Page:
Soil fertility management is vital for feeding dairy cows, because poorly-managed soil fertility can limit the amount of pasture and crop eaten.

Over time, the dynamic biological system of soil can also disguise its true state until it's too late, causing a collapse in pasture production and a feed crisis.

Regularly monitoring your soil will prevent this.

It will also enable you to identify which technological and biological solutions might be the most practical and beneficial for your paddocks.


Soil-testing tips

* Soil-test at the same time each year for more meaningful comparisons.

* Soil-test by groups (blocks) of paddocks, after carefully considering changes in soil type, contour and paddock history.

* Soil test analysis should be consistent across years and backed by New Zealand science.

If changing laboratories, make sure nutrient recommendations for phosphorus, potassium and sulphur and the soil acidity/alkalinity (pH) have been validated under New Zealand soil conditions.

* Adopt sampling routines that attempt to reduce bias towards any high- or low-fertility areas.

* Conduct some herbage testing at critical times each year, to check for trace elements.

* Complete a nutrient budget to guide fertiliser and environmental decisions.

Tapping into technology

Establish effective, frequent soil-testing systems before adding precision technology or alternative nutrient management strategies.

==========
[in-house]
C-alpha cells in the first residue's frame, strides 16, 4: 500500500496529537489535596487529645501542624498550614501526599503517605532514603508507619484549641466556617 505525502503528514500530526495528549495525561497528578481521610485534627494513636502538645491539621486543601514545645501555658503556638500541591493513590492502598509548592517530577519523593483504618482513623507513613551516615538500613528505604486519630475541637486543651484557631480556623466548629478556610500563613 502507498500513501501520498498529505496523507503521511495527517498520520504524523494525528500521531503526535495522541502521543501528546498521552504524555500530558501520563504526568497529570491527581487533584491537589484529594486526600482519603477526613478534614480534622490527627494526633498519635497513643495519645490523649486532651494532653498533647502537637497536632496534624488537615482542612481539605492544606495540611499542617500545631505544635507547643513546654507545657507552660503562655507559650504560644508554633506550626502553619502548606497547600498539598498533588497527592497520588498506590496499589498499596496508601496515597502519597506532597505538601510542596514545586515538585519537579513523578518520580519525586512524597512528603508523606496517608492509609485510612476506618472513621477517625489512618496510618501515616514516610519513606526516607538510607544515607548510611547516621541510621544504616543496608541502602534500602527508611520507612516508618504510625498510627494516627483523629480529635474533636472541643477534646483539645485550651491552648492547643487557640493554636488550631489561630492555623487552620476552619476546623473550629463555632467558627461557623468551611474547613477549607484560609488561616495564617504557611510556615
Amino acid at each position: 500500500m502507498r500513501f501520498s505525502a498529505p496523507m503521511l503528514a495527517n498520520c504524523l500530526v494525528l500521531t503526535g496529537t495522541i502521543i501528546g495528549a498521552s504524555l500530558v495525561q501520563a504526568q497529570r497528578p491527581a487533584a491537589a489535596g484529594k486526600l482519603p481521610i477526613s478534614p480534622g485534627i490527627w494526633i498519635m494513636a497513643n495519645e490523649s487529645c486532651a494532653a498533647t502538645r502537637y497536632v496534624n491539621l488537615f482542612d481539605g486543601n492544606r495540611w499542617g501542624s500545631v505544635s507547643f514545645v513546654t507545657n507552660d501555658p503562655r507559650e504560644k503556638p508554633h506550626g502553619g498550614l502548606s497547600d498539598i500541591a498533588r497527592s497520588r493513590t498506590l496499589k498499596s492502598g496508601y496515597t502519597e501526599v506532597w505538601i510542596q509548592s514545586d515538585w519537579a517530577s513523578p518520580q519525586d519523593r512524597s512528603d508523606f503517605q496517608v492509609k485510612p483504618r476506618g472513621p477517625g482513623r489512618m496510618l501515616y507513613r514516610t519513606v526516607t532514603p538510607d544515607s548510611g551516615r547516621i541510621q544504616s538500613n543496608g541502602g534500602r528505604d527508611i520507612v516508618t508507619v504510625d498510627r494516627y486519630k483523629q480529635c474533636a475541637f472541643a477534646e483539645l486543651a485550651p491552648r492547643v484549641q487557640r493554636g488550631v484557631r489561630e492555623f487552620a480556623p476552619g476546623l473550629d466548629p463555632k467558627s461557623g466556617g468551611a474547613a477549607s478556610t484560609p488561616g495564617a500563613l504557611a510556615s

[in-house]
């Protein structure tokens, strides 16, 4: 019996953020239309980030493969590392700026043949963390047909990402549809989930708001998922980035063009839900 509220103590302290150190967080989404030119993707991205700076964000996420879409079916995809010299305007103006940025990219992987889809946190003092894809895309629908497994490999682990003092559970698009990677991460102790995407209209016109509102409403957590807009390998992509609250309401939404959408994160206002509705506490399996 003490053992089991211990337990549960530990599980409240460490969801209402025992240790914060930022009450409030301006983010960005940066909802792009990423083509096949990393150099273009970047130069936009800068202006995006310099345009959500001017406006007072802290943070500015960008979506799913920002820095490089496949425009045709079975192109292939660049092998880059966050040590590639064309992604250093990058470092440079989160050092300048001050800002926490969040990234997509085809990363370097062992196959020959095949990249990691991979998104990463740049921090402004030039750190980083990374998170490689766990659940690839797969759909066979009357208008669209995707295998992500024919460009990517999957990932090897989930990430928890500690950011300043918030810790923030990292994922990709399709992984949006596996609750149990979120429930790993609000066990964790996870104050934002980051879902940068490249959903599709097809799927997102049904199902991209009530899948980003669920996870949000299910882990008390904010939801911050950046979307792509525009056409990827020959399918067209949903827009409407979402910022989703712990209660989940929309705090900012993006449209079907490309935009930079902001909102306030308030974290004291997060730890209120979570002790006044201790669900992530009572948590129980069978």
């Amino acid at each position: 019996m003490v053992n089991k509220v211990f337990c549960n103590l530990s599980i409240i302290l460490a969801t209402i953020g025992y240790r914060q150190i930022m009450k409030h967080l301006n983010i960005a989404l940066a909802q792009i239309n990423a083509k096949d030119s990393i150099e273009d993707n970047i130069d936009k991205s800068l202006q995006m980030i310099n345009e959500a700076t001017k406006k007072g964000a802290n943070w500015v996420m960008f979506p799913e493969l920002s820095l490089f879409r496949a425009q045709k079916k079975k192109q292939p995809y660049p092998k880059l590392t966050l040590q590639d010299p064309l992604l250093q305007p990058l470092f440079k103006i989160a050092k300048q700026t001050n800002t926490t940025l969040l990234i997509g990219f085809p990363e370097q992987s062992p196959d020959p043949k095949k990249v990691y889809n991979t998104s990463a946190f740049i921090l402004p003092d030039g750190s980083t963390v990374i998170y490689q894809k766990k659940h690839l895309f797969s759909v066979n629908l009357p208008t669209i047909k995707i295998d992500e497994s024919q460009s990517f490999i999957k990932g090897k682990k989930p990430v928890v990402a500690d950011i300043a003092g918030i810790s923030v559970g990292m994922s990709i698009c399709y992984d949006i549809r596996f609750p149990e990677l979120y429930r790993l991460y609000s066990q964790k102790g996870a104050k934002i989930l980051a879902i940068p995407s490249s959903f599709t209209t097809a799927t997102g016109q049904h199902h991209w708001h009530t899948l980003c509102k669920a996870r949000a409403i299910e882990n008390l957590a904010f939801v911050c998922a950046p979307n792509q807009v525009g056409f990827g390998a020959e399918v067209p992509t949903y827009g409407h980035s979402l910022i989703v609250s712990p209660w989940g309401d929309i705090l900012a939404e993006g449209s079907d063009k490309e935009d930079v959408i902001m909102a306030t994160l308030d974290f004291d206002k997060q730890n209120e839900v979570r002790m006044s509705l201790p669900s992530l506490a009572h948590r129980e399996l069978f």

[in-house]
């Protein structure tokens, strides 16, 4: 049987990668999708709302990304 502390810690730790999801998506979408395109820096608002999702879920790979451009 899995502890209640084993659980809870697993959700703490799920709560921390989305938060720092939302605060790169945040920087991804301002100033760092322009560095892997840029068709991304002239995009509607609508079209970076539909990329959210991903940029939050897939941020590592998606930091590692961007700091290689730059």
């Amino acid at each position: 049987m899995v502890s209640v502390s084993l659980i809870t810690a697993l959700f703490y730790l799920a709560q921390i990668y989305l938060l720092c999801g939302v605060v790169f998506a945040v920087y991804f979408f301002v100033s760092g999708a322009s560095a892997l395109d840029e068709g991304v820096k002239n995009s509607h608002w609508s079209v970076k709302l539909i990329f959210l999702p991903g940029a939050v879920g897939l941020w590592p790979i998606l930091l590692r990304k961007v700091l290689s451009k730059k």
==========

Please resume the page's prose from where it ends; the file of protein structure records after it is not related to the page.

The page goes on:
These days, technology can map paddocks to identify where and when fertiliser should be applied. There's also a new total nitrogen (N) soil test analysis, which you can use to find out whether a variable rate application of N will give you a better bang for your dollar.

So, you can now consider making each block (or paddock) as similar as possible in base fertility for all nutrients, including N.

Although this technology has often been more focused on cropping than livestock farms, it's useful to view pasture as a crop that can also create high value products.

The efficient and precise management of nutrients will lead to cost savings, environmental benefits and yield increases.

Alternative nutrient management strategies (eg. Biological Agriculture) must also deliver on cost, production and environmental outcomes. A regular proactive soil monitoring system should be in place to assess performance.

Key points

* Use established routines and practices for monitoring soil fertility trends over time.

* Good monitoring opens opportunities for new variable rate technology.

* Monitoring is even more important if you're changing to alternative fertiliser practices.

First published in DairyNZ's Inside Dairy